Not only was there a quote from Dante's Inferno and discussion of the Brothers Grimm and Joseph Campell, but there was a whole discussion of fairy tale as myth. I suspect that Kabat-Zinn has Jungian leanings, because while he didn't discuss archetypes directly, he talked about the characters in fairy tales being embodiments of different mind states. Apparently, in Tibetan Buddhism, there are many deities, which are not treated as gods per say, but as the representations of different mind states. (One might say that they are, in fact, the represented, rather than the representations, but that gets a little Barfieldian, and possibly too in depth for this entry.) At any rate, he discussed the idea of the prince or princess dropping the golden ball, and having to seek out the frog or the wild man--most often from under water (read: the unconscious)--to help them get it back. The idea is that we have the prince or princess--the child state--within us, just as we have the monster (or shadow self). We also have the golden ball, which is either innocence or a child-like awareness, that is lost, and a quest to gain it back in some form.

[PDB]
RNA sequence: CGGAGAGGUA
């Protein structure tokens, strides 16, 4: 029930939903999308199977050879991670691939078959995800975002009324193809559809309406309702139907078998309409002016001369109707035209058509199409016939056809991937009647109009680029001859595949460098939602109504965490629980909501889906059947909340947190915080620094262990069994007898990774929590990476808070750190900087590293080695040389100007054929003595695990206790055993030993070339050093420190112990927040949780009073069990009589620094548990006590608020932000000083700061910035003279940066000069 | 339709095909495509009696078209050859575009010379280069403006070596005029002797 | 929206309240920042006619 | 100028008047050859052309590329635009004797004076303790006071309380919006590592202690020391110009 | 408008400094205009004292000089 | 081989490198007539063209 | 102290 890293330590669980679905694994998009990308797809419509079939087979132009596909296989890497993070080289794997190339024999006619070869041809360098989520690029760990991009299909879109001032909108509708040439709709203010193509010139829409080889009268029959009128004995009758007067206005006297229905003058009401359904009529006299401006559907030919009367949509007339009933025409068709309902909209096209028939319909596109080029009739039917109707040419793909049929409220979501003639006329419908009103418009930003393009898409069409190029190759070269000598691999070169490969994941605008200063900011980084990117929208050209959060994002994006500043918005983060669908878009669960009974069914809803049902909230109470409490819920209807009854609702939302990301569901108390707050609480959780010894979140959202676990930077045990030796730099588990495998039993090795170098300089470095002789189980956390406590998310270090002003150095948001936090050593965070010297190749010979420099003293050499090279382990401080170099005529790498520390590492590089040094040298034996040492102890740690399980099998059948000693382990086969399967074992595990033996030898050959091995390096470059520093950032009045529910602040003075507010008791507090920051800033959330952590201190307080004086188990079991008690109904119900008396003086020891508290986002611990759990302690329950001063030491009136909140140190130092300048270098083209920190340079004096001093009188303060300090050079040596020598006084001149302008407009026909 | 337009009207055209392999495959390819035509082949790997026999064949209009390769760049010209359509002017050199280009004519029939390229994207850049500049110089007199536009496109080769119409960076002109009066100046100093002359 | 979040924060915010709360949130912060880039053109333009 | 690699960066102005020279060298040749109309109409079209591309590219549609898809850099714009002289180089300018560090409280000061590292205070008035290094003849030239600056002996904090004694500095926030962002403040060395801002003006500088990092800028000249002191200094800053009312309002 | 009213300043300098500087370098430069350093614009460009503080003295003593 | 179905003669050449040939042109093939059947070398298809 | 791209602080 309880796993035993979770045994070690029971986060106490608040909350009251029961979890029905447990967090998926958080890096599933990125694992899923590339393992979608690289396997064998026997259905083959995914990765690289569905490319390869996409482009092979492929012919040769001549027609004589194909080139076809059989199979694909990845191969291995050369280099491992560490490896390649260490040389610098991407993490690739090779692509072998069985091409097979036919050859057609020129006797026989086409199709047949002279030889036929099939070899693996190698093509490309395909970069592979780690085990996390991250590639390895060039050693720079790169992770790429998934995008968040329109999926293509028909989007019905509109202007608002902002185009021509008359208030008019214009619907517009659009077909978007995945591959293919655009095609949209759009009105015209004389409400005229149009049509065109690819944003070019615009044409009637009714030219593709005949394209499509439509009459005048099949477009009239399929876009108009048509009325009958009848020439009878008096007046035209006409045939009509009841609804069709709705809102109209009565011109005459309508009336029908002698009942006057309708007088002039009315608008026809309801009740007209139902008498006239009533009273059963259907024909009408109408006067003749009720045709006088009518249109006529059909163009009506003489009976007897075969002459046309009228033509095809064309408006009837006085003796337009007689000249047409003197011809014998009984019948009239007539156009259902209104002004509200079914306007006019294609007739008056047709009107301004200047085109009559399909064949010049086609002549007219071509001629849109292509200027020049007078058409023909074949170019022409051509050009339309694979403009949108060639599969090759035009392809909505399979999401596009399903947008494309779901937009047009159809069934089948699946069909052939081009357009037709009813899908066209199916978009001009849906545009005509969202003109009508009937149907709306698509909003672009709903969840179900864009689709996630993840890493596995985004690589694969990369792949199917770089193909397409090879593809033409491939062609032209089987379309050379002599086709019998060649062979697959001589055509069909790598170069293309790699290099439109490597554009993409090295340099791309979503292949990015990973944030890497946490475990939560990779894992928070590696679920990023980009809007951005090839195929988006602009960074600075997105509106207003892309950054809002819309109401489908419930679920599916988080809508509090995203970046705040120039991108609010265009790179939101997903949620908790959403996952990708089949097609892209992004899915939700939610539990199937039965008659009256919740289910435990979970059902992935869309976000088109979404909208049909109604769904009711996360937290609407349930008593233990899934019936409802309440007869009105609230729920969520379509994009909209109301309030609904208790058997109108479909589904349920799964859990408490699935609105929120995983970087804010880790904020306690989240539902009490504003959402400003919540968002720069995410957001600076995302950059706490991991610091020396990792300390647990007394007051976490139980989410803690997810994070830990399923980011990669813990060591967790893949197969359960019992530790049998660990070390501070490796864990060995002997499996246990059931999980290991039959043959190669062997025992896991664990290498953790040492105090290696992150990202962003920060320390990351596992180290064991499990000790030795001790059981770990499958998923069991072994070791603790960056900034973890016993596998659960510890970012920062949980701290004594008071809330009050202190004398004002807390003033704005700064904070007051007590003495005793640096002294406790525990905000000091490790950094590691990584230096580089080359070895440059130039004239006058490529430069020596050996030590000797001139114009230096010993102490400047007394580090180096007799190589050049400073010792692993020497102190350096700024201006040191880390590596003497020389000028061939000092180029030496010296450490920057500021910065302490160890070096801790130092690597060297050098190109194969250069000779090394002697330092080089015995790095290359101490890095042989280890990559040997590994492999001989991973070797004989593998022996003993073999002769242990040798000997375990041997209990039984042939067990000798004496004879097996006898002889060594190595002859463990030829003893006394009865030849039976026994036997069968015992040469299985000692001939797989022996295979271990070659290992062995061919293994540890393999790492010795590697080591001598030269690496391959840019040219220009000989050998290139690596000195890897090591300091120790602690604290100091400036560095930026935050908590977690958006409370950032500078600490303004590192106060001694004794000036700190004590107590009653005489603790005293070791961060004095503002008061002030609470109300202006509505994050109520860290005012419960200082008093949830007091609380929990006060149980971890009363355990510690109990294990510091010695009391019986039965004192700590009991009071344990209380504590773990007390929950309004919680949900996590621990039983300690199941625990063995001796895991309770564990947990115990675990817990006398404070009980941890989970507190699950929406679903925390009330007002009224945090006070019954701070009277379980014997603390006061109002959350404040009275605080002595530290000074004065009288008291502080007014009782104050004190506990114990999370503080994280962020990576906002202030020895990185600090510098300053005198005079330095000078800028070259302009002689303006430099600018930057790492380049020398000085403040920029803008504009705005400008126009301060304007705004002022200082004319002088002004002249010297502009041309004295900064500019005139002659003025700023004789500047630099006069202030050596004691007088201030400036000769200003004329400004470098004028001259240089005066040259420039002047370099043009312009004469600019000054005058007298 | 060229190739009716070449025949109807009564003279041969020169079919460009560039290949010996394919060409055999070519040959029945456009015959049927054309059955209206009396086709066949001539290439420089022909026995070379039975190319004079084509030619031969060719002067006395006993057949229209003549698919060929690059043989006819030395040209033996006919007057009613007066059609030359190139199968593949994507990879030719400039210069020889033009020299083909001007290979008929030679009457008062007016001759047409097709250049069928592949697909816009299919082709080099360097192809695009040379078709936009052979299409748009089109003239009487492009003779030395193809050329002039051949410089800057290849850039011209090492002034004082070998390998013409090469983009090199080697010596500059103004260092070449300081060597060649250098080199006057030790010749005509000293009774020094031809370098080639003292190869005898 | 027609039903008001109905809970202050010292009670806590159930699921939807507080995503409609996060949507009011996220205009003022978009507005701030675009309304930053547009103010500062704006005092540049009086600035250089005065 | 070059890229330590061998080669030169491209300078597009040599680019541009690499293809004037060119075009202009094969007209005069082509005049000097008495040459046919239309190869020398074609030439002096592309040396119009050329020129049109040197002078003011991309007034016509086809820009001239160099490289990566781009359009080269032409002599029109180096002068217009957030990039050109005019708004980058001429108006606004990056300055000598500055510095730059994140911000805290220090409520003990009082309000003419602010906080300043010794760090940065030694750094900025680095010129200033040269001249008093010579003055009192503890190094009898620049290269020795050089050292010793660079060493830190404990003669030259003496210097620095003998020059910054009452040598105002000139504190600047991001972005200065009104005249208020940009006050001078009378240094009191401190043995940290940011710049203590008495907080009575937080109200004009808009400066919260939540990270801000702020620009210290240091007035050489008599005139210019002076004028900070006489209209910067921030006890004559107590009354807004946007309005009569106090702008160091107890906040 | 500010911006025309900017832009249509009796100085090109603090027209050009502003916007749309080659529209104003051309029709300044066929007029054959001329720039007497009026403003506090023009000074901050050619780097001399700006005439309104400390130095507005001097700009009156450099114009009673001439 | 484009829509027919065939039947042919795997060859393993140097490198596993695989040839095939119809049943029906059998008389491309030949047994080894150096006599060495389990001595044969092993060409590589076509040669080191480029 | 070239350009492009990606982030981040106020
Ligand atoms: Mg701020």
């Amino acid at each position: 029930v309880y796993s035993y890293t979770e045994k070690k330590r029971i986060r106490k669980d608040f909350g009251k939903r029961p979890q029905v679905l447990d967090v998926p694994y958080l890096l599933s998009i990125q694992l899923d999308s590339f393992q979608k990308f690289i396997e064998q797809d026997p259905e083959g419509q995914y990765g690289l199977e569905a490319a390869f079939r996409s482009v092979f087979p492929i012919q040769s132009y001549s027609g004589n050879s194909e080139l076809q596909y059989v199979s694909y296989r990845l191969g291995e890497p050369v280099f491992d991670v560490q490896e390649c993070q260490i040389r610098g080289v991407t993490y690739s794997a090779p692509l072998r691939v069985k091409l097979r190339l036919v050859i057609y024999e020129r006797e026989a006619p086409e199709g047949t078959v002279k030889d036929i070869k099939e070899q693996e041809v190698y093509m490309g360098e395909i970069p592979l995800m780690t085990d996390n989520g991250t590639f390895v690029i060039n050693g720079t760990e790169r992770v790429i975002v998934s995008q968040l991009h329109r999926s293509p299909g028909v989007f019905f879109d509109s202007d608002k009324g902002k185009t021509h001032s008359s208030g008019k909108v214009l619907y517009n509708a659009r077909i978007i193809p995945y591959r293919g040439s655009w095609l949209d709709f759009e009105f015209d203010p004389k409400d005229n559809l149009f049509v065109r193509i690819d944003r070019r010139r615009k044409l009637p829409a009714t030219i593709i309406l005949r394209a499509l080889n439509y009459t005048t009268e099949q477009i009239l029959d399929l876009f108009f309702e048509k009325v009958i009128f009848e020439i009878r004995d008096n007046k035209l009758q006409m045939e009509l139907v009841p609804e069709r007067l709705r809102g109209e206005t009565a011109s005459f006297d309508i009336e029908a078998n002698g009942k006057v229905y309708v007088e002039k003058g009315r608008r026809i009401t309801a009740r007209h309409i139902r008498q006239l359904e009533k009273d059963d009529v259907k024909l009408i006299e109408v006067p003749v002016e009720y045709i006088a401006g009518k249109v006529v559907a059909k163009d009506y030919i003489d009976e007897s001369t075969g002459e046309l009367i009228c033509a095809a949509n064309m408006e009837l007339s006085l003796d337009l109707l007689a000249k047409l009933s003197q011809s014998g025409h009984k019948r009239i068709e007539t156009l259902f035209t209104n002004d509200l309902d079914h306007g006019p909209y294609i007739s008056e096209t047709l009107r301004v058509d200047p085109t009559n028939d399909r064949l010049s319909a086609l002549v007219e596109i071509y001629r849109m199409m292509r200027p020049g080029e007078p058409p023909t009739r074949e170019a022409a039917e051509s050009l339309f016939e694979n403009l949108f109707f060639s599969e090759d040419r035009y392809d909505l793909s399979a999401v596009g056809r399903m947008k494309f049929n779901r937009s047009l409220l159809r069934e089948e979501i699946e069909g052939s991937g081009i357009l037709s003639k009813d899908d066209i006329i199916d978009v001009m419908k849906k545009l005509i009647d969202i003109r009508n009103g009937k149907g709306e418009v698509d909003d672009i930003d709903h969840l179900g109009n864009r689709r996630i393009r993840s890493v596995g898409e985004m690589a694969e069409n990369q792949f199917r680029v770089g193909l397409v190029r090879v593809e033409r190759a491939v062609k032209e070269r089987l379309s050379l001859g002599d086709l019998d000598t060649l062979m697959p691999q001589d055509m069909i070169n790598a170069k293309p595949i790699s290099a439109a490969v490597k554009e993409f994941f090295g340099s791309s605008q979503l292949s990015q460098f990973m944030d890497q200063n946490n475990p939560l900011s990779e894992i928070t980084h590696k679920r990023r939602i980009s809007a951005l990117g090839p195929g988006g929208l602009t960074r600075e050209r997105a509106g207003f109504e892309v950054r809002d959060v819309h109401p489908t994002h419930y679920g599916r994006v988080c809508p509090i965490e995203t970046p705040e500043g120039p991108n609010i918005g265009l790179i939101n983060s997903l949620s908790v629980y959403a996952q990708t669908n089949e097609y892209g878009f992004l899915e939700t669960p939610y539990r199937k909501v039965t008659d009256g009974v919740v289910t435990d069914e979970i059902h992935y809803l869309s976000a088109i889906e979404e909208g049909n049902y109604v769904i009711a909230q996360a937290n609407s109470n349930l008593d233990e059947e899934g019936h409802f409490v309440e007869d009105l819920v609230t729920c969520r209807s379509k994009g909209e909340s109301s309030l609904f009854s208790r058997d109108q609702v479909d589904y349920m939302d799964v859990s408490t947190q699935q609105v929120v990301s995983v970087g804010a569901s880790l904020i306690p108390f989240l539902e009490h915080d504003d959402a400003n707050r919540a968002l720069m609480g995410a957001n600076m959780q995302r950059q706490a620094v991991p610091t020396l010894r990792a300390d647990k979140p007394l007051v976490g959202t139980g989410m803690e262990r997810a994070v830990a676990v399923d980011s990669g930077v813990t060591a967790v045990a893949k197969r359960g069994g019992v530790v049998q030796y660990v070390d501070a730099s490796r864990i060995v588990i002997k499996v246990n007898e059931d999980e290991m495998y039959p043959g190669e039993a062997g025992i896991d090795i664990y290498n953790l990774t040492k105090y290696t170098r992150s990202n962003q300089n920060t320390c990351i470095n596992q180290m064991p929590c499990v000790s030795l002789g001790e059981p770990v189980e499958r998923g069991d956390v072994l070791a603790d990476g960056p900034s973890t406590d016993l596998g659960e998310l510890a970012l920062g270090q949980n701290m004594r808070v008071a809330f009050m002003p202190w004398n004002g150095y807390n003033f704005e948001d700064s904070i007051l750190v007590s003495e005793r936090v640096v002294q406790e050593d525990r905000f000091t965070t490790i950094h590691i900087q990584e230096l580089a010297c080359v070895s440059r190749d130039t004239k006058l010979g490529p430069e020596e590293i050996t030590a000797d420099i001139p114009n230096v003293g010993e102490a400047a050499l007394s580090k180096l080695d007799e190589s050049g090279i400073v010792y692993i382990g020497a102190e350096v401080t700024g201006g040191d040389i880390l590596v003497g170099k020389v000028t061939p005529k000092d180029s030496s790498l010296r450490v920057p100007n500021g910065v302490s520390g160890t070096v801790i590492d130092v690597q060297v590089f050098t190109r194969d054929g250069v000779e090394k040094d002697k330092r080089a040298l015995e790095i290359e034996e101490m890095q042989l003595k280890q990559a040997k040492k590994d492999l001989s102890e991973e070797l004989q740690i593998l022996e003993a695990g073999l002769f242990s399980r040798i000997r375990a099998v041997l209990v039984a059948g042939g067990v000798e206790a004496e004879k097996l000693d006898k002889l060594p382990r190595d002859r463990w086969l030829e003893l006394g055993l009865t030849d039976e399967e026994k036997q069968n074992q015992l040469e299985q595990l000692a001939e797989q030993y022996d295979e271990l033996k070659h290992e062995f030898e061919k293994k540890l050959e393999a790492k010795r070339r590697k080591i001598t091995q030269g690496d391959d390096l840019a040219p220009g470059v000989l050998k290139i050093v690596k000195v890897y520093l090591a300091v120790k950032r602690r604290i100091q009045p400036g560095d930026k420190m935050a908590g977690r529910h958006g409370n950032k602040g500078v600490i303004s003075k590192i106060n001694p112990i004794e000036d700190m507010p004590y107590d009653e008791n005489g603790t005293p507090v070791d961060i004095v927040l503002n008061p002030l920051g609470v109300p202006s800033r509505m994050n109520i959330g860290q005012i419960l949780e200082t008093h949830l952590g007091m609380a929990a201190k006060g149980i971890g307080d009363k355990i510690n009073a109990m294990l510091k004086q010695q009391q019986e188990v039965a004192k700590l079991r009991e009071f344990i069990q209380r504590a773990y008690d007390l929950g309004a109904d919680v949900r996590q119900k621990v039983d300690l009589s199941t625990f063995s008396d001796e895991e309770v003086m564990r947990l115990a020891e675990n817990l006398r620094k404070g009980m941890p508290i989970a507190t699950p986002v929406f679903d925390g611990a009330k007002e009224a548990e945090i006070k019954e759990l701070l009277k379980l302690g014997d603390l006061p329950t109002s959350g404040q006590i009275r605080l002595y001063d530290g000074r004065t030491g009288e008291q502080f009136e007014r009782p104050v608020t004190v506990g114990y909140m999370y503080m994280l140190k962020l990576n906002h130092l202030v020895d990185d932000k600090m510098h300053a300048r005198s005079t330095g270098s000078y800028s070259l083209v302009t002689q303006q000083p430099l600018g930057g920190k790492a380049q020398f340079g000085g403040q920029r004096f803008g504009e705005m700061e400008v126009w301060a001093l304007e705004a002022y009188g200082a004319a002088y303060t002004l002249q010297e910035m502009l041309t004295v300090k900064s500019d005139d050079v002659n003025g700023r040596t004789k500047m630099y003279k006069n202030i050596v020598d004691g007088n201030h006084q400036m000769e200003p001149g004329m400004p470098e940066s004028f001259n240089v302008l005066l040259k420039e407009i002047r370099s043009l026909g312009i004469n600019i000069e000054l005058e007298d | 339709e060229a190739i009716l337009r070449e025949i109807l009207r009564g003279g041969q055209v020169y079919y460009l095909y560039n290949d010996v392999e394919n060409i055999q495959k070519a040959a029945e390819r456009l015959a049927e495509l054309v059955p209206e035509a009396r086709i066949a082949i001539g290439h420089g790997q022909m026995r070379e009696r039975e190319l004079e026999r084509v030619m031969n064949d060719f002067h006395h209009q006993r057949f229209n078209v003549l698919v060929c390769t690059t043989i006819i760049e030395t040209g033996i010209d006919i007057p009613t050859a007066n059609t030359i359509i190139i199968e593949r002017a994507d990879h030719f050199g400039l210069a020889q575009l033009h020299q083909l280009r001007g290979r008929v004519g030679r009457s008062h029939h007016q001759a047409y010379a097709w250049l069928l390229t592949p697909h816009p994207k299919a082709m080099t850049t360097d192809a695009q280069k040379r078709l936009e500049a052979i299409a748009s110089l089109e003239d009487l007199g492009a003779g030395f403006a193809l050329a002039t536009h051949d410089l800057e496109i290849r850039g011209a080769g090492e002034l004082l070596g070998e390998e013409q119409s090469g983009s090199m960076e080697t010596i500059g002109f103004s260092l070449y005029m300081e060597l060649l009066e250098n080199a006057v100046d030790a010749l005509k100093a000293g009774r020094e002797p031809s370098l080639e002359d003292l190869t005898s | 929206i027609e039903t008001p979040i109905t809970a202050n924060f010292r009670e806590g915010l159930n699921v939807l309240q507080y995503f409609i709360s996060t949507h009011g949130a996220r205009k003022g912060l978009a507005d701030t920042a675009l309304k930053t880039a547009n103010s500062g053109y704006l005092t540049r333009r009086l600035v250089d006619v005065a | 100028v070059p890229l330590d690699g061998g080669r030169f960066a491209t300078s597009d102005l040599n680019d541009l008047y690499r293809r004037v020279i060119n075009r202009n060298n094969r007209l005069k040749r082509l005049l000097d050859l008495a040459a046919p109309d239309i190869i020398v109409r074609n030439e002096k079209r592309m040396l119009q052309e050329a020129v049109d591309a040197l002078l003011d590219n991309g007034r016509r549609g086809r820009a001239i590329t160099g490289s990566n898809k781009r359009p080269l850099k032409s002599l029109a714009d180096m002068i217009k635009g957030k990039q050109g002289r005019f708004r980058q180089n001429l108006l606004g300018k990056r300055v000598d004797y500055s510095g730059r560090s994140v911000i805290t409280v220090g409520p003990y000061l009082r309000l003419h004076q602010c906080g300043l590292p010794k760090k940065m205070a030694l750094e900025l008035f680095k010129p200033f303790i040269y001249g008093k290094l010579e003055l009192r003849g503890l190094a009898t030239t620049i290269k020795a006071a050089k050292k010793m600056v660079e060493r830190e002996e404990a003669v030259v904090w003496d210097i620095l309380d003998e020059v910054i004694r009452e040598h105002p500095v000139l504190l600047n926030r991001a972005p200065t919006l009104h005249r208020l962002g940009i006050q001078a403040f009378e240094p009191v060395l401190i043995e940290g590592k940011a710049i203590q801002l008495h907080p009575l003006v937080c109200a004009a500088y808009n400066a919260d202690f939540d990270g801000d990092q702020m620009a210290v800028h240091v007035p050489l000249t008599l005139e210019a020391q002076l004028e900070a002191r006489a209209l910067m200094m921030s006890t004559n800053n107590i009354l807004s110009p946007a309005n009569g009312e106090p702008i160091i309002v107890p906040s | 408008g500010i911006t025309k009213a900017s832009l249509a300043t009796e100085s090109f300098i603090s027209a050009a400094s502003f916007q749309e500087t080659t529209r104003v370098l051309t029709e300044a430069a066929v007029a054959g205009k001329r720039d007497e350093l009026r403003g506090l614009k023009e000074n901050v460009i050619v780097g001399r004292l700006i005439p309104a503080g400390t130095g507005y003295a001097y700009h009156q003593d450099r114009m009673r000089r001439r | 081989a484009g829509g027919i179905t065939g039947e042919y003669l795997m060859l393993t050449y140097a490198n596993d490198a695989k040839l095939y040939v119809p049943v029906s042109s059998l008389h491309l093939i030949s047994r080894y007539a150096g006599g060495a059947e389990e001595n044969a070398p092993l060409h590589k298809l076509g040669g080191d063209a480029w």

What struck me as particularly poignant was that he used almost entirely Grimm's Fairy Tales in his discussion. He didn't use Greek myths, legends from India, Tibet, or China, or other established bodies of what were once/are still treated as religions. He used straight-on fairy tales, and applied Campbellian and Jungian mythic interpretation to them.
One of the ideas behind mindfulness is to notice how you are. I am thrilled and intellectually engaged by all of this, and now think I probably ought to check out the print version when I return the audio book to make sure I didn't miss anything!